Mediation in Civil Cases
Updated: May 22
You’re going to mediation. You wonder: What should I do?
Mediation is a process where opposing parties meet together, before a neutral party. The neutral party is called a mediator. The mediator will try to persuade and encourage the parties to reach an agreement. In some mediations, there will only be one mediator; in other mediations, there will be two or more mediators.
Mediation is used to settle many types of court cases, including family, divorce, civil, personal injury, small claims, and probate cases.
The major advantage of mediation is that, the mediator is not like a judge; he does not have any authority to order any party to the mediation to do anything. That means, if you go to mediation, you will never walk out of the room being ordered to do anything you do not agree to. Because of this, many people are happy with the results of the mediation. Many attorneys (myself included) will encourage their clients to go to mediation rather than arguing in trial. Mediation is often highly effective in reaching a settlement. Many of my clients, who at first didn’t want to go to mediation, have been pleasantly surprise at the results of mediation.
In some cases, courts order mediation. In Oklahoma, a statute requires that you mediate certain cases before you go to court. In other cases, the parties agree to go to mediation. You can have a mediation at any time – even before you file a lawsuit. You can also have a mediation after the court enters judgment. At a mediation that takes place after a court enters judgment, the parties can agree to deviate from what the court ordered at judgment. Mediation is used to settle many types of cases: personal injury suits, debt collection, divorce and custody cases, probate disputes, and many others. Mediation has settled cases for very small amounts as well as for very large amounts; a few years ago, in mediation, the NFL reached a $765 million settlement with retired players over concussions.
When you go to mediation, you will usually be allowed to be accompanied by your attorney, if you have one. The opposing party will also be allowed to have an attorney present. However, no one else (including friends or family) will be allowed to be present in the room. The proceedings will be kept confidential; the mediator will not be allowed to reveal anything about the mediation to anyone else. Also, no one can be ordered to testify in court, about what took place during the mediation. This means you will be able to speak freely during the mediation, without fear that anything you say could be used against you in court.
In some mediations, the parties will all be in the same room together. In other mediations, the parties will stay in separate rooms –this may be necessary in cases where emotions are high and the parties are unable to have a productive discussion. In some mediations, the parties will be in the same room together during parts of the mediation, and will be in separate rooms during other parts of the mediation. (If you are at a mediation, and you are in the same room with the opposing party, and you want to meet with the mediator without the opposing party present, feel free to ask the mediator to send the opposing party out of the room, while you meet with the mediator privately. Most mediators will be happy to do this.)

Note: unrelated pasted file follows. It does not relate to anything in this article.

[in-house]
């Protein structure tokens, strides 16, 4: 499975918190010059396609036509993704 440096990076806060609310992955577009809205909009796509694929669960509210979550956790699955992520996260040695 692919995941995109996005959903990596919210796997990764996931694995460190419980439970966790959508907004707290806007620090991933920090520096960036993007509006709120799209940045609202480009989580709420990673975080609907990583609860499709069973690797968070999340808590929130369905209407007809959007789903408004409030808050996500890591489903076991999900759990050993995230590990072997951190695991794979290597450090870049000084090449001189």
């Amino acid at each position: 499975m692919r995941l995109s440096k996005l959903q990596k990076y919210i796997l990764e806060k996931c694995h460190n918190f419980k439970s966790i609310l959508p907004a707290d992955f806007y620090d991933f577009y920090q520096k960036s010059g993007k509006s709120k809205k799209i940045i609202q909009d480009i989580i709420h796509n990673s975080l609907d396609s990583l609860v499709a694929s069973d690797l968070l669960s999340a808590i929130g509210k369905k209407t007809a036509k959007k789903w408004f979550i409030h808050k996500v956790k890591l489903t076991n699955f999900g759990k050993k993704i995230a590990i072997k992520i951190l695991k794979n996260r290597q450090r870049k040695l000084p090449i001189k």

The best advice I can give to anyone going into a mediation is: If the other side makes a demand, to which you don’t want to agree, say no. However, don’t hold out for too much, and don’t refuse to agree to a reasonable offer. If you don’t reach an agreement at mediation, you’ll probably have to go to trial, which will be far more expensive, time-consuming, and emotionally taxing than mediation. Generally, to reach an agreement at mediation, you will have to give more than you want, but your opponent will also have to give more than he wants. It can be a difficult choice, to decide when to agree and when to argue for more. If you have an attorney, he can advise you whether to accept or decline a settlement. At some mediations, you may be allowed to leave the mediation, think over an offer, and come back another day and announce whether you want to accept or reject an offer.
If you reach an agreement at mediation, this agreement may be reduced to writing, signed by a judge, and filed in court, and will then be legally binding. A mediation may also be able to settle some issues in a case, but not others. If a mediation settles only some of the issues in a case, a court will hear only the issues that mediation did not resolve.
If you are currently involved in a dispute, and are wondering whether to go to mediation, I would encourage you: go to mediation. Even if your mediation doesn’t settle your case, mediation is definitely worth trying.